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Dandelions

Did you know that there are about 250 different species of dandelion? Neither did we! They are instantly recognisable, aren’t they. With their yellow flowers and their “clocks”. But actually there are small differences between them, which you may notice after reading this!

Prof John Richards giving his talk on dandelions
Prof John Richards giving his talk on dandelions

Recently we went to a conference of the Botanical Society of the British Isles (BSBI), held in Newcastle. One of the world experts in dandelions, John Richards, works at the University, and he was giving a dinner time talk.

Why so many species? Well, us humans have 23 pairs of chromosomes. Whereas dandelions evolved to have three sets of chromosomes, 16 + 8. Actually, bananas are similar – perhaps you had heard this about bananas before – almost all our edible bananas come from 2 species. This strange number of chromosomes gives the plants a problem. How to reproduce!

Dandelions do (as any child knows) do make their clock, their seeds, but they can’t really breed with each other. The seeds are almost clones of their mother. This makes them a “microspecies”. And from these dead-ends of genetic diversity, comes a lot of differences to notice between plants!

dandelion rosette with rounded ends and backwards pointing teeth
Dandelion rosette with rounded leaf ends and backwards pointing teeth

You might first notice how the teeth on the leaf can vary – how jagged are the teeth, how round are the tips of each teeth and the end of the leaf? How much space on the leaf stalk is there between the teeth?

(While we are on the topic of the leaves, you can cook them and eat them. Just like you would other greens or salad leaves. They are regularly used in Asian cooking. Full of vitamins and minerals!

Here is a recipe https://www.bhg.com/can-you-eat-dandelions-7568696.

Here are some more recipes https://www.eatweeds.co.uk/dandelion-taraxacum-officinale as we know many of our readers love recipes!)

The underside of the dandelion head
The underside of the dandelion head

You might notice that under the flower head some of the “petals” (technically “ligules”) have a coloured stripe, whereas other flowers on a different plant don’t. At the time of writing, it is the time of year when we are just delighted to see snowdrops again, but it can’t be long until spring. Then we can all start rushing outside and taking a look and the variety around us!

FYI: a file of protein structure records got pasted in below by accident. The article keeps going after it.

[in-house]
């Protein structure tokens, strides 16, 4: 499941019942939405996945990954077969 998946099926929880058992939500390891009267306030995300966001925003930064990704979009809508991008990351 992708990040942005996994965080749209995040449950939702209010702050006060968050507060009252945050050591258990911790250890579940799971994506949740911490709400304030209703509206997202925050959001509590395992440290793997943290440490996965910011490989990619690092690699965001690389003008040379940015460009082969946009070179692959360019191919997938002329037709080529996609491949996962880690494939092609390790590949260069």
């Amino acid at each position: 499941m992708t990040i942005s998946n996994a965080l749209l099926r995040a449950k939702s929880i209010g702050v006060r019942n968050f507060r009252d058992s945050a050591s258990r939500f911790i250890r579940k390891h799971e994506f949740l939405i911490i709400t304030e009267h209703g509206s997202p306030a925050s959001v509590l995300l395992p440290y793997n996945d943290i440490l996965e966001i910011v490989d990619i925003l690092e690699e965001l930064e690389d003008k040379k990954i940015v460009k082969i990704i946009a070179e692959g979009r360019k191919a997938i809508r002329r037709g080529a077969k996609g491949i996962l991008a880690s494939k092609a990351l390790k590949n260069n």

You can actually also make a honey from the ligules, the petals. It must take some time to collect quite a few – you need a “cup full” (the recipe we have found is American) and you have to take time separating the yellow ligules from the bitter green parts, the bracts. (Also take time to look at the bracts – they vary in how wide they are and how much they point and curl downwards to clasp the flower stem).

Jar of vegan dandelion honey on a black worktop
Jar of vegan dandelion honey made in the Tyne Valley

Here is one suggested recipe https://adamantkitchen.com/dandelion-honey/. You will need petals, sugar, water, and lemon juice. Simply simmer the yellow petals with water and sugar, until it thickens. To collect about 1 cup of petals, you will actually need about 4 cups of flower heads. For every cup of cleaned petals you need 1 cup of sugar, 2 cups of water, and ½ tablespoon of lemon juice.

“…dandelion petals taste like honey, creating a loved wild-foraged honey-flavoured syrup that you can make at home

We can vouch for this locally produced dandelion honey was delicious, especially on porridge!

References

John Richards’ book https://www.summerfieldbooks.com/product/field-handbook-to-british-and-irish-dandelions/

Frustrating Flowers and Puzzling plants book by John M Warren

dandelion rosette with rounded ends and backwards pointing teeth

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